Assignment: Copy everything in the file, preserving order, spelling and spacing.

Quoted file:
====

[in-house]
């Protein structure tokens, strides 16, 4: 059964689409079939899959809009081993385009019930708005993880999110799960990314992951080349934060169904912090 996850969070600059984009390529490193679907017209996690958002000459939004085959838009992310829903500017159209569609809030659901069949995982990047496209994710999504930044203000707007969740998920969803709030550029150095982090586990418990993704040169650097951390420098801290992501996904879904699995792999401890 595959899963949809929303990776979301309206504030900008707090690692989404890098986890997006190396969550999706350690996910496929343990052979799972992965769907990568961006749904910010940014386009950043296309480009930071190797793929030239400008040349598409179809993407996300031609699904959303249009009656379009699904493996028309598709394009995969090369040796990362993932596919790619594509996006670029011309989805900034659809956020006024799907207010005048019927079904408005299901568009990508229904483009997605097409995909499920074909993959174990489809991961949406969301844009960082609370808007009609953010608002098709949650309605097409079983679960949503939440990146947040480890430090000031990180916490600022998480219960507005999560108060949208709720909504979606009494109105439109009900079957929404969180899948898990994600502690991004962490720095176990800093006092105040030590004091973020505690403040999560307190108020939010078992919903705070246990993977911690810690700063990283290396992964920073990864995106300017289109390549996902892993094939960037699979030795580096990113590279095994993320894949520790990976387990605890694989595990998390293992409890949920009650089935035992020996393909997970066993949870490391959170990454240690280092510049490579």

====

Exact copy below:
[in-house]
């Protein structure tokens, strides 16, 4: 059964689409079939899959809009081993385009019930708005993880999110799960990314992951080349934060169904912090 996850969070600059984009390529490193679907017209996690958002000459939004085959838009992310829903500017159209569609809030659901069949995982990047496209994710999504930044203000707007969740998920969803709030550029150095982090586990418990993704040169650097951390420098801290992501996904879904699995792999401890 595959899963949809929303990776979301309206504030900008707090690692989404890098986890997006190396969550999706350690996910496929343990052979799972992965769907990568961006749904910010940014386009950043296309480009930071190797793929030239400008040349598409179809993407996300031609699904959303249009009656379009699904493996028309598709394009995969090369040796990362993932596919790619594509996006670029011309989805900034659809956020006024799907207010005048019927079904408005299901568009990508229904483009997605097409995909499920074909993959174990489809991961949406969301844009960082609370808007009609953010608002098709949650309605097409079983679960949503939440990146947040480890430090000031990180916490600022998480219960507005999560108060949208709720909504979606009494109105439109009900079957929404969180899948898990994600502690991004962490720095176990800093006092105040030590004091973020505690403040999560307190108020939010078992919903705070246990993977911690810690700063990283290396992964920073990864995106300017289109390549996902892993094939960037699979030795580096990113590279095994993320894949520790990976387990605890694989595990998390293992409890949920009650089935035992020996393909997970066993949870490391959170990454240690280092510049490579």